s advanced front-wheel drive Traction Avant model of 1934 was the first mass-produced car to feature the concept and was followed by General Motors rquote
German Opel subsidiary in 1935. General Motors was also responsible for introducing silent gear changes to motoring in 1928, and in 1940 an American car, the Oldsmobile, was the first vehicle to have automatic transmission.
par Cars used leaf springs inherited from horse-drawn carriages until the 1930s, when independent front suspension was developed. However, its rear equivalent was rarer and usually confi
ned to more expensive vehicles. An exception was provided by Volkswagen AG in Germany. The Beetle was the Volkswagen which was designed by Ferdinand Porsche in 1934 and entered series production in 1945. Featuring all-independent suspension, it was powere
by a rear-mounted, horizontally opposed, four-cylinder engine that was cheap to run, and which also defied convention by being air- rather than water-cooled. The Beetle became the most popular car in the history of motoring; it is still in production and
a record 21 million have been built.
par A German company also produced the economical and efficient diesel engine, invented in 1893 by Rudolf Diesel. Adopted in the 1920s for use in commercial vehicles, in 1935 Mercedes-Benz introduced the 260D as the world rquote s first diesel-engined car.
par R Front-Wheel Drive
par In 1937 the French Citro 'ebn company briefly offered a diesel option in its front-wheel drive Traction Avant. This model represented the first serious challenge to the
orthodox front-engine/rear-drive configuration. Although the mechanics were more sophisticated, the Traction Avant cornered better and could be built with lower body lines because there was no obtrusive transmission tunnel.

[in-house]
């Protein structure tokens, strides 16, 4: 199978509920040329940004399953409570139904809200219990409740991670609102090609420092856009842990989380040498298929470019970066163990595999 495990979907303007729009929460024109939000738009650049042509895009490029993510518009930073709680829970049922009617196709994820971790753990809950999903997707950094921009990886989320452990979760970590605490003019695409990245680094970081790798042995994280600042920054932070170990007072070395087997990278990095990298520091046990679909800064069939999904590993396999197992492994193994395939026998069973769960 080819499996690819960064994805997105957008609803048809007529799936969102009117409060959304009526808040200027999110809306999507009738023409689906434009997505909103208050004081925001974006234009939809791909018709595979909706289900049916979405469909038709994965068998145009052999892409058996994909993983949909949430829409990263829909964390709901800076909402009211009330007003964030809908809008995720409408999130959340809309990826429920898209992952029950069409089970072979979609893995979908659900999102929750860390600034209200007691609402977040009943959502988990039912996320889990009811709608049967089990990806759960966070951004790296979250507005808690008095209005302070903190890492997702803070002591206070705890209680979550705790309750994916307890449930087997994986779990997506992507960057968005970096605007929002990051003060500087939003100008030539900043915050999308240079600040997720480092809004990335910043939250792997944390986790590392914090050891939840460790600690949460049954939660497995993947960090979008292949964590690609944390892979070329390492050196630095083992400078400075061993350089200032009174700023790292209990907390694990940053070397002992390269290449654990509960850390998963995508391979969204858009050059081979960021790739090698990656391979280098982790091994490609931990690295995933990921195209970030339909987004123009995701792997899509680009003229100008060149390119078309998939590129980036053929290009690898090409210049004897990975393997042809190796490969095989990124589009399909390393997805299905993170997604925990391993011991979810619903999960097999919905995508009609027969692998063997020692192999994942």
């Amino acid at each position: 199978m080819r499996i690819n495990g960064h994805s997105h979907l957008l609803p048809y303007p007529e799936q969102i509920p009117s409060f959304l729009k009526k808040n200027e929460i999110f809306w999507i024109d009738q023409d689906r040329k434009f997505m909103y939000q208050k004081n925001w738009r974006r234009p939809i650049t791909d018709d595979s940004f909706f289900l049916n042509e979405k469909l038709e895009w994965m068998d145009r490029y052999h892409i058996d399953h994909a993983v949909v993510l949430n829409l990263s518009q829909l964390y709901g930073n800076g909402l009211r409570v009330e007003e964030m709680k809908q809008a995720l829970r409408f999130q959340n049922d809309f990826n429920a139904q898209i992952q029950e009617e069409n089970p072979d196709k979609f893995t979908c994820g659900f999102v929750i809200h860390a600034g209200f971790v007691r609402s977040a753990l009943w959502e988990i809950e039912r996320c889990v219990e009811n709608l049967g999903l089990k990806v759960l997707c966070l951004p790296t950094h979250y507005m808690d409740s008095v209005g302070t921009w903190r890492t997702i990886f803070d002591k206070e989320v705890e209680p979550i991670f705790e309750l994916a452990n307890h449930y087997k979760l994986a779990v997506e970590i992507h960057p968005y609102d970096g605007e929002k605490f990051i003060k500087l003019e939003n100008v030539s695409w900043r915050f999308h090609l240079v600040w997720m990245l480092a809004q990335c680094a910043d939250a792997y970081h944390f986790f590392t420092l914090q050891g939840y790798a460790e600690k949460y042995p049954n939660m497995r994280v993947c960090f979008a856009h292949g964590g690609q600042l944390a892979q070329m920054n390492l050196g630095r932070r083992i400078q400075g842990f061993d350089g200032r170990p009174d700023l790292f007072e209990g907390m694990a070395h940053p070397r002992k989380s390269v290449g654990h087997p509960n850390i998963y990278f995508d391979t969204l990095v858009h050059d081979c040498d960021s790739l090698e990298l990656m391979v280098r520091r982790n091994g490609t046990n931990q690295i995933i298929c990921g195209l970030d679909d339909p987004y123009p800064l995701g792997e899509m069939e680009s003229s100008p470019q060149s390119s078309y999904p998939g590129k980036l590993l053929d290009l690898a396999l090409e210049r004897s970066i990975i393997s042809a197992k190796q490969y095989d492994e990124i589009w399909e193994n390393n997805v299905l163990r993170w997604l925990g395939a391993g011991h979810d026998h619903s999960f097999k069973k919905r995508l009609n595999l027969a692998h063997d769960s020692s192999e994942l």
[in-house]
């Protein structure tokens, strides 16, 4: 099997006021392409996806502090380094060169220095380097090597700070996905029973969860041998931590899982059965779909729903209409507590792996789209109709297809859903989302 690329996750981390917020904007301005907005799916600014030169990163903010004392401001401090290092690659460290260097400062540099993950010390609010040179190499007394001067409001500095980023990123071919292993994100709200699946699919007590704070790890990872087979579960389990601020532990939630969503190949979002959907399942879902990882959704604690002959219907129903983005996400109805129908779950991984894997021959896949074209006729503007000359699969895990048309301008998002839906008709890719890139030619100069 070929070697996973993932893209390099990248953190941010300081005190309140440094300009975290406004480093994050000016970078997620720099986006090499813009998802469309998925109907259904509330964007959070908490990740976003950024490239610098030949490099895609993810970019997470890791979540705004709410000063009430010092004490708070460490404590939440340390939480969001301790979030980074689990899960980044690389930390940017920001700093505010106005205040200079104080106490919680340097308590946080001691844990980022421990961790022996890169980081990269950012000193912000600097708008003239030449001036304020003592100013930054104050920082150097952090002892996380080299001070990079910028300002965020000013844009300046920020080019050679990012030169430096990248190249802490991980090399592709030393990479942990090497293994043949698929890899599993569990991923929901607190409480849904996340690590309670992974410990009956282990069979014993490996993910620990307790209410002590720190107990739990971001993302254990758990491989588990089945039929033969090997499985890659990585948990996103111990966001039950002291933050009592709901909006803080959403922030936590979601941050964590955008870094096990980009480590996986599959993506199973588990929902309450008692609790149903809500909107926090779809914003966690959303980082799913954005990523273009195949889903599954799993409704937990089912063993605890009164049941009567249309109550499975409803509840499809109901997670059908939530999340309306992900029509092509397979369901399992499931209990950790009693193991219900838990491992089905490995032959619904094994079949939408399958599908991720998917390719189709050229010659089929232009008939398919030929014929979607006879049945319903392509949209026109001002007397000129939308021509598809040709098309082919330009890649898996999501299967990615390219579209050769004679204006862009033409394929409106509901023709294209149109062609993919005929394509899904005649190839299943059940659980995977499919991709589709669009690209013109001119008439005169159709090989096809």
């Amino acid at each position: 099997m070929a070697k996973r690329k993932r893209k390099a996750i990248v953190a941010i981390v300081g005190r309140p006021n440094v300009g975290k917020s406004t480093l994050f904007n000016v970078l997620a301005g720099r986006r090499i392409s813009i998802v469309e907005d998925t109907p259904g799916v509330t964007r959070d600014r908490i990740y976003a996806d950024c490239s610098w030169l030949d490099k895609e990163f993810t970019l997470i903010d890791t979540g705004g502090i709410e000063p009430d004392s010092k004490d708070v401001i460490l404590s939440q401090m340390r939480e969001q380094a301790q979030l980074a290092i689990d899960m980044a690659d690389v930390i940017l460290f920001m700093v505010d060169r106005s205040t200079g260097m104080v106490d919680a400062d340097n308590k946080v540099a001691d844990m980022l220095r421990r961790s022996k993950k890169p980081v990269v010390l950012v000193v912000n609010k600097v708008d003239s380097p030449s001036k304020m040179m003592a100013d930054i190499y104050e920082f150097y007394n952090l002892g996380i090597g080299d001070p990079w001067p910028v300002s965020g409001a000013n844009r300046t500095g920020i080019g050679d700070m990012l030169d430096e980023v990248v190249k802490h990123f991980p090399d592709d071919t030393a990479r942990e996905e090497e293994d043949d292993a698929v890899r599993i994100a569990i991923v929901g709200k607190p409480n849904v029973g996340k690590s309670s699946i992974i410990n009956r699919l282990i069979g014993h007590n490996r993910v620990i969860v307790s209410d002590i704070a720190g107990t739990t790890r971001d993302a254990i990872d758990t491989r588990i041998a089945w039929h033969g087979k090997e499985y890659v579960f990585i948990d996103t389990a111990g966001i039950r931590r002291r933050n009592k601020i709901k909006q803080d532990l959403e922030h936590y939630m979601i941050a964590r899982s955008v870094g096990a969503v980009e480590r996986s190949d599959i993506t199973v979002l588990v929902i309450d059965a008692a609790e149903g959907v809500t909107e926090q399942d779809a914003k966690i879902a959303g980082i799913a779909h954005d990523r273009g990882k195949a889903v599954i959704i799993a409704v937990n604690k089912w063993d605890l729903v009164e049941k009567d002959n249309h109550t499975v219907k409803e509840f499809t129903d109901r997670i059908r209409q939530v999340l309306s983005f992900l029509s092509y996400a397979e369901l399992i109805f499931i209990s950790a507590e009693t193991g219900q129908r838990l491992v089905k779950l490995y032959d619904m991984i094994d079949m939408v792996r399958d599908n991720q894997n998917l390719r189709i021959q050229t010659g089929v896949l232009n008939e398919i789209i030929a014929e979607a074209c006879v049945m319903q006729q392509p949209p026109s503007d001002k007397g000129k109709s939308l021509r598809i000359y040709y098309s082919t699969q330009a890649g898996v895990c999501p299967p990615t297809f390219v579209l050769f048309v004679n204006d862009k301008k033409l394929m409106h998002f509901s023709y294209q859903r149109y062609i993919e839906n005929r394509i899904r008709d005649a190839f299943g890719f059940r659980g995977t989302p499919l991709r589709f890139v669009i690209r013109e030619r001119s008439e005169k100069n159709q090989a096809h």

par While the Citro 'ebn rquote s engine was conventionally positioned, the British Motor Corporation rquote s front-wheel drive Mini of 1959, designed by its chief engineer Alec Issigonis, had its power unit turned 90 'b0
to a transverse-mounted location. This allowed for more passenger accommodation: four adults could be seated in a car only 3 m (10 ft) long.
par S Fuel Economy
par In Europe Mini-inspired cars became increasingly popular and the Mini itself became a classic. However, the global influence of the Issigonis approach attained its height following the
oil price rises in the early 1970s. This resulted in a trend in designing and producing smaller front-wheel drive cars with hatchback bodies, so called because they incorporated a single opening tailgate. (It also marked a decline in production of the va
st American '93gas-guzzlers '94, which had been so popular in the 1950s.) These cars currently dominate the world market.
par The soaring price of petrol also revived research, dormant on passenger cars since the 1930s, into more aerodynamically efficient bodywork. This meant that a car rquote
s styling was contoured to assist its passage through the air in order to minimize petrol consumption. This had hitherto been the preserve of sports-car makers.
par T Performance and Four-Wheel Drive
par Lamborghini GTV 350 The Lamborghi
ni 350 GTV was introduced to the public at the 1963 Turin Motor show. It was made of steel and aluminium panels over a chassis of round tubes. Despite many critics, the car got a lot of attention from the press because of its very modern chassis.Farabolaf
par From the 1970s the performance of such vehicles had also been enhanced by the development of the turbocharger. Driven by otherwise wasted exhaust gases, it is a small, high-revolution pump that forces air into the cylinders at pressure and is invari
ably used in conjunction with an intercooler.